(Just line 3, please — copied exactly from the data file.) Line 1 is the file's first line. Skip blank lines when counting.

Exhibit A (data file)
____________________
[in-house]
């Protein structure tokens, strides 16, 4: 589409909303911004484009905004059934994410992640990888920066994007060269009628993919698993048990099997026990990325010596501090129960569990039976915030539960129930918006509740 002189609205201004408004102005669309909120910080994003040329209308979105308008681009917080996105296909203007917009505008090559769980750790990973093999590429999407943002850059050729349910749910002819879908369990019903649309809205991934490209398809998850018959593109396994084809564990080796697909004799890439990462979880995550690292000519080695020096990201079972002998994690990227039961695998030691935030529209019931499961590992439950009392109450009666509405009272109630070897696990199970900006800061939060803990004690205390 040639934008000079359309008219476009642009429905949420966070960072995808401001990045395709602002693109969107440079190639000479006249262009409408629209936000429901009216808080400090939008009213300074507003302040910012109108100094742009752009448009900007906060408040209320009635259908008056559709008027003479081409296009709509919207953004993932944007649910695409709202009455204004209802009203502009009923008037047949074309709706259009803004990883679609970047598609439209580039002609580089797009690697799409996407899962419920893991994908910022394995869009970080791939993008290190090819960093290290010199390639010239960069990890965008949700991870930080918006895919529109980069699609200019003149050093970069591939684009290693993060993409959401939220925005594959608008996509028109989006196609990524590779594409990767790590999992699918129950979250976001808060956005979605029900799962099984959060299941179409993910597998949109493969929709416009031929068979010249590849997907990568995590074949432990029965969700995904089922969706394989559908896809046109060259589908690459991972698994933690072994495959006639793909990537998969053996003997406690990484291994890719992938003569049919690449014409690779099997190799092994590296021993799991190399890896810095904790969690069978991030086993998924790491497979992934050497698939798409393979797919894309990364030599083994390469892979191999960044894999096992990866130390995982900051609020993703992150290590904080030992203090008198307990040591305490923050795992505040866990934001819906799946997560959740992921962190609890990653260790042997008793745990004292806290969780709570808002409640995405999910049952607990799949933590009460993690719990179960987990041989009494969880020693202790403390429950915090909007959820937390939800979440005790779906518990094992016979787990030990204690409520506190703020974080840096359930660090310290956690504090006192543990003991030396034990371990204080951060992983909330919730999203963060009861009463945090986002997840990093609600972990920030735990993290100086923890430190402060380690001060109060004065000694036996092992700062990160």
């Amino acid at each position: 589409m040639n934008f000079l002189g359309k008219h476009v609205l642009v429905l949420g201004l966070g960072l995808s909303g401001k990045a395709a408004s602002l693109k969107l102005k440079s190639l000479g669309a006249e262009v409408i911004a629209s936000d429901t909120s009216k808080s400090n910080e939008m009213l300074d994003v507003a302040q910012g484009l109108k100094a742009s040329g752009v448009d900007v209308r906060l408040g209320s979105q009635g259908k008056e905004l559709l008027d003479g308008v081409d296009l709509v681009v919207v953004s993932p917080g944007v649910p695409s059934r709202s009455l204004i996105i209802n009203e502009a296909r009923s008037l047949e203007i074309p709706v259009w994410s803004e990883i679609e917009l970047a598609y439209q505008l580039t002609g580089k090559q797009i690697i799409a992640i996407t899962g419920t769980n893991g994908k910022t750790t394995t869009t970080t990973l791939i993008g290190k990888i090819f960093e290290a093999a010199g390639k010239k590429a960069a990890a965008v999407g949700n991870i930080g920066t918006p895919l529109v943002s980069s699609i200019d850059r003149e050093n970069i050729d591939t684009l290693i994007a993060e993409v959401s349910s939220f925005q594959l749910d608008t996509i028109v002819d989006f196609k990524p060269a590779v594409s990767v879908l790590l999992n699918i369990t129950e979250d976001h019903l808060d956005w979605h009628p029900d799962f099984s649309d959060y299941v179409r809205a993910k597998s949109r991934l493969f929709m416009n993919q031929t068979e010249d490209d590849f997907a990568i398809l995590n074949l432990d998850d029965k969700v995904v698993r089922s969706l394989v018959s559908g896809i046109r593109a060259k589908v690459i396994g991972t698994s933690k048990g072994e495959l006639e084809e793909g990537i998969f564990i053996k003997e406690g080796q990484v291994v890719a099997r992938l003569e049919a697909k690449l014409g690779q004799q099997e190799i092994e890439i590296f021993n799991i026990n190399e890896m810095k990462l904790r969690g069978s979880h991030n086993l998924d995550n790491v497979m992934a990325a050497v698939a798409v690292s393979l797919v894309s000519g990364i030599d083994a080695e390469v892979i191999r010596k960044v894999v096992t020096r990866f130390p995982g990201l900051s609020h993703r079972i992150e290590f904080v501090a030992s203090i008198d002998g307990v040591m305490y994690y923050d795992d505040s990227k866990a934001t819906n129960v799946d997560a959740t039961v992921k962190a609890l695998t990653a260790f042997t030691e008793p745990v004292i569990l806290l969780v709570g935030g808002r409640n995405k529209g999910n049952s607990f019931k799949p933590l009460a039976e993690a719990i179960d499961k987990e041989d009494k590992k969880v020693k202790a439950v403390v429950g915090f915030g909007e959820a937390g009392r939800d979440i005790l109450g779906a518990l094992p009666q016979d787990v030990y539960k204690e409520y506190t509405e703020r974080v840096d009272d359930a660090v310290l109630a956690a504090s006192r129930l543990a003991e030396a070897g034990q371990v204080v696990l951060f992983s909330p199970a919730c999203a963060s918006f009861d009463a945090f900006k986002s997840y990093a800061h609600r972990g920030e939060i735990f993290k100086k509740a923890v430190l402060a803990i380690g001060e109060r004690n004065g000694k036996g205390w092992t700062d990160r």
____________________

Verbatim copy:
């Amino acid at each position: 589409m040639n934008f000079l002189g359309k008219h476009v609205l642009v429905l949420g201004l966070g960072l995808s909303g401001k990045a395709a408004s602002l693109k969107l102005k440079s190639l000479g669309a006249e262009v409408i911004a629209s936000d429901t909120s009216k808080s400090n910080e939008m009213l300074d994003v507003a302040q910012g484009l109108k100094a742009s040329g752009v448009d900007v209308r906060l408040g209320s979105q009635g259908k008056e905004l559709l008027d003479g308008v081409d296009l709509v681009v919207v953004s993932p917080g944007v649910p695409s059934r709202s009455l204004i996105i209802n009203e502009a296909r009923s008037l047949e203007i074309p709706v259009w994410s803004e990883i679609e917009l970047a598609y439209q505008l580039t002609g580089k090559q797009i690697i799409a992640i996407t899962g419920t769980n893991g994908k910022t750790t394995t869009t970080t990973l791939i993008g290190k990888i090819f960093e290290a093999a010199g390639k010239k590429a960069a990890a965008v999407g949700n991870i930080g920066t918006p895919l529109v943002s980069s699609i200019d850059r003149e050093n970069i050729d591939t684009l290693i994007a993060e993409v959401s349910s939220f925005q594959l749910d608008t996509i028109v002819d989006f196609k990524p060269a590779v594409s990767v879908l790590l999992n699918i369990t129950e979250d976001h019903l808060d956005w979605h009628p029900d799962f099984s649309d959060y299941v179409r809205a993910k597998s949109r991934l493969f929709m416009n993919q031929t068979e010249d490209d590849f997907a990568i398809l995590n074949l432990d998850d029965k969700v995904v698993r089922s969706l394989v018959s559908g896809i046109r593109a060259k589908v690459i396994g991972t698994s933690k048990g072994e495959l006639e084809e793909g990537i998969f564990i053996k003997e406690g080796q990484v291994v890719a099997r992938l003569e049919a697909k690449l014409g690779q004799q099997e190799i092994e890439i590296f021993n799991i026990n190399e890896m810095k990462l904790r969690g069978s979880h991030n086993l998924d995550n790491v497979m992934a990325a050497v698939a798409v690292s393979l797919v894309s000519g990364i030599d083994a080695e390469v892979i191999r010596k960044v894999v096992t020096r990866f130390p995982g990201l900051s609020h993703r079972i992150e290590f904080v501090a030992s203090i008198d002998g307990v040591m305490y994690y923050d795992d505040s990227k866990a934001t819906n129960v799946d997560a959740t039961v992921k962190a609890l695998t990653a260790f042997t030691e008793p745990v004292i569990l806290l969780v709570g935030g808002r409640n995405k529209g999910n049952s607990f019931k799949p933590l009460a039976e993690a719990i179960d499961k987990e041989d009494k590992k969880v020693k202790a439950v403390v429950g915090f915030g909007e959820a937390g009392r939800d979440i005790l109450g779906a518990l094992p009666q016979d787990v030990y539960k204690e409520y506190t509405e703020r974080v840096d009272d359930a660090v310290l109630a956690a504090s006192r129930l543990a003991e030396a070897g034990q371990v204080v696990l951060f992983s909330p199970a919730c999203a963060s918006f009861d009463a945090f900006k986002s997840y990093a800061h609600r972990g920030e939060i735990f993290k100086k509740a923890v430190l402060a803990i380690g001060e109060r004690n004065g000694k036996g205390w092992t700062d990160r």